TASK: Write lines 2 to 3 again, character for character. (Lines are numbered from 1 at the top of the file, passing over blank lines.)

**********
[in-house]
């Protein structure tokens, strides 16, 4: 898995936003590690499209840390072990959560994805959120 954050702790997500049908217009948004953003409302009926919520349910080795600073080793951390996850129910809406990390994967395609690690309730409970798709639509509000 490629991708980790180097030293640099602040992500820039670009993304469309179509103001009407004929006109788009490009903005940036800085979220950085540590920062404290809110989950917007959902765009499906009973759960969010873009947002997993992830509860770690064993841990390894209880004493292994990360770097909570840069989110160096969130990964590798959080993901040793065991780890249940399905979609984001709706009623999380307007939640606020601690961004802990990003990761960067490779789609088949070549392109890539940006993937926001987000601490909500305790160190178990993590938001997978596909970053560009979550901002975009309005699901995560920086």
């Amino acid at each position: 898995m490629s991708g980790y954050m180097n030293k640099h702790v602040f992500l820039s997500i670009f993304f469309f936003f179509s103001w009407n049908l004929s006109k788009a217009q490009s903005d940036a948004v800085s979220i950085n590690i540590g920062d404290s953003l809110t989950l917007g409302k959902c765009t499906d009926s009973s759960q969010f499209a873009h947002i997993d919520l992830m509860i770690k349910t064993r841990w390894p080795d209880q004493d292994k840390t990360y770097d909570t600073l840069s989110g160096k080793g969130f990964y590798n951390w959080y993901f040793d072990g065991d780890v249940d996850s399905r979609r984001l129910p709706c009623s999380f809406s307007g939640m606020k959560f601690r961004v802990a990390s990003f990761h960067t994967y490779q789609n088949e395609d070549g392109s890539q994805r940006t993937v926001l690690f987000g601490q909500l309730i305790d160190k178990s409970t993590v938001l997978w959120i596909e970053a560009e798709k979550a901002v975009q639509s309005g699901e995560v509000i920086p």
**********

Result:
């Protein structure tokens, strides 16, 4: 898995936003590690499209840390072990959560994805959120 954050702790997500049908217009948004953003409302009926919520349910080795600073080793951390996850129910809406990390994967395609690690309730409970798709639509509000 490629991708980790180097030293640099602040992500820039670009993304469309179509103001009407004929006109788009490009903005940036800085979220950085540590920062404290809110989950917007959902765009499906009973759960969010873009947002997993992830509860770690064993841990390894209880004493292994990360770097909570840069989110160096969130990964590798959080993901040793065991780890249940399905979609984001709706009623999380307007939640606020601690961004802990990003990761960067490779789609088949070549392109890539940006993937926001987000601490909500305790160190178990993590938001997978596909970053560009979550901002975009309005699901995560920086």
């Amino acid at each position: 898995m490629s991708g980790y954050m180097n030293k640099h702790v602040f992500l820039s997500i670009f993304f469309f936003f179509s103001w009407n049908l004929s006109k788009a217009q490009s903005d940036a948004v800085s979220i950085n590690i540590g920062d404290s953003l809110t989950l917007g409302k959902c765009t499906d009926s009973s759960q969010f499209a873009h947002i997993d919520l992830m509860i770690k349910t064993r841990w390894p080795d209880q004493d292994k840390t990360y770097d909570t600073l840069s989110g160096k080793g969130f990964y590798n951390w959080y993901f040793d072990g065991d780890v249940d996850s399905r979609r984001l129910p709706c009623s999380f809406s307007g939640m606020k959560f601690r961004v802990a990390s990003f990761h960067t994967y490779q789609n088949e395609d070549g392109s890539q994805r940006t993937v926001l690690f987000g601490q909500l309730i305790d160190k178990s409970t993590v938001l997978w959120i596909e970053a560009e798709k979550a901002v975009q639509s309005g699901e995560v509000i920086p």